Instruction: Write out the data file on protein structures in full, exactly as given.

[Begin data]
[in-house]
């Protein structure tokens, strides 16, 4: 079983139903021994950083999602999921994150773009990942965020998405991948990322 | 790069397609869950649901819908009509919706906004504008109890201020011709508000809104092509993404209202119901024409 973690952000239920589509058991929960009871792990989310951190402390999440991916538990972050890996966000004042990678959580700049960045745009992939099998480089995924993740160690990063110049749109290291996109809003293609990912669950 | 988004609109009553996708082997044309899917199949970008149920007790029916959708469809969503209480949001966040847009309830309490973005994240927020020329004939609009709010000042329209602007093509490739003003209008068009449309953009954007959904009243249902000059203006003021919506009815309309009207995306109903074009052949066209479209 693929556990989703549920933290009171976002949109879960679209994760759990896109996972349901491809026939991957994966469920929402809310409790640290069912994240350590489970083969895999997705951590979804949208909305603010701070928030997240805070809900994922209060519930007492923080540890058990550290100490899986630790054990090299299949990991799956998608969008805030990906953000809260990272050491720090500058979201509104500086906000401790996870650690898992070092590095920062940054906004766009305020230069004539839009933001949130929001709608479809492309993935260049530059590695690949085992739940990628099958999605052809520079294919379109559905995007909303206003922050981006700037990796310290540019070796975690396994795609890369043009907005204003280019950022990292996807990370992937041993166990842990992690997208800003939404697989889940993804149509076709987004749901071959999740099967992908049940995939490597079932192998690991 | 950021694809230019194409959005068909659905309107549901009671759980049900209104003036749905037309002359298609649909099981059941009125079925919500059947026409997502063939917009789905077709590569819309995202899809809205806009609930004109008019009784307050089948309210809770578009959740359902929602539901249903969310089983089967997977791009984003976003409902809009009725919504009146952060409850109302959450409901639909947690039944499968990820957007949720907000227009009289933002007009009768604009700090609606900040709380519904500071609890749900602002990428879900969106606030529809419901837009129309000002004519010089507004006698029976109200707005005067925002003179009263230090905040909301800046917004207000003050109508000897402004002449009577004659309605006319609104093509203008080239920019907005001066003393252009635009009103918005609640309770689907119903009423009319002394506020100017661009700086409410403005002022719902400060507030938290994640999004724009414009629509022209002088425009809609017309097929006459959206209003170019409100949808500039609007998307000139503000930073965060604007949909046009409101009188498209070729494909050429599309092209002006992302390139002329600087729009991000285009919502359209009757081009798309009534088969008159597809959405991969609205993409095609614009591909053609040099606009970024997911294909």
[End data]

[in-house]
């Protein structure tokens, strides 16, 4: 079983139903021994950083999602999921994150773009990942965020998405991948990322 | 790069397609869950649901819908009509919706906004504008109890201020011709508000809104092509993404209202119901024409 973690952000239920589509058991929960009871792990989310951190402390999440991916538990972050890996966000004042990678959580700049960045745009992939099998480089995924993740160690990063110049749109290291996109809003293609990912669950 | 988004609109009553996708082997044309899917199949970008149920007790029916959708469809969503209480949001966040847009309830309490973005994240927020020329004939609009709010000042329209602007093509490739003003209008068009449309953009954007959904009243249902000059203006003021919506009815309309009207995306109903074009052949066209479209 693929556990989703549920933290009171976002949109879960679209994760759990896109996972349901491809026939991957994966469920929402809310409790640290069912994240350590489970083969895999997705951590979804949208909305603010701070928030997240805070809900994922209060519930007492923080540890058990550290100490899986630790054990090299299949990991799956998608969008805030990906953000809260990272050491720090500058979201509104500086906000401790996870650690898992070092590095920062940054906004766009305020230069004539839009933001949130929001709608479809492309993935260049530059590695690949085992739940990628099958999605052809520079294919379109559905995007909303206003922050981006700037990796310290540019070796975690396994795609890369043009907005204003280019950022990292996807990370992937041993166990842990992690997208800003939404697989889940993804149509076709987004749901071959999740099967992908049940995939490597079932192998690991 | 950021694809230019194409959005068909659905309107549901009671759980049900209104003036749905037309002359298609649909099981059941009125079925919500059947026409997502063939917009789905077709590569819309995202899809809205806009609930004109008019009784307050089948309210809770578009959740359902929602539901249903969310089983089967997977791009984003976003409902809009009725919504009146952060409850109302959450409901639909947690039944499968990820957007949720907000227009009289933002007009009768604009700090609606900040709380519904500071609890749900602002990428879900969106606030529809419901837009129309000002004519010089507004006698029976109200707005005067925002003179009263230090905040909301800046917004207000003050109508000897402004002449009577004659309605006319609104093509203008080239920019907005001066003393252009635009009103918005609640309770689907119903009423009319002394506020100017661009700086409410403005002022719902400060507030938290994640999004724009414009629509022209002088425009809609017309097929006459959206209003170019409100949808500039609007998307000139503000930073965060604007949909046009409101009188498209070729494909050429599309092209002006992302390139002329600087729009991000285009919502359209009757081009798309009534088969008159597809959405991969609205993409095609614009591909053609040099606009970024997911294909």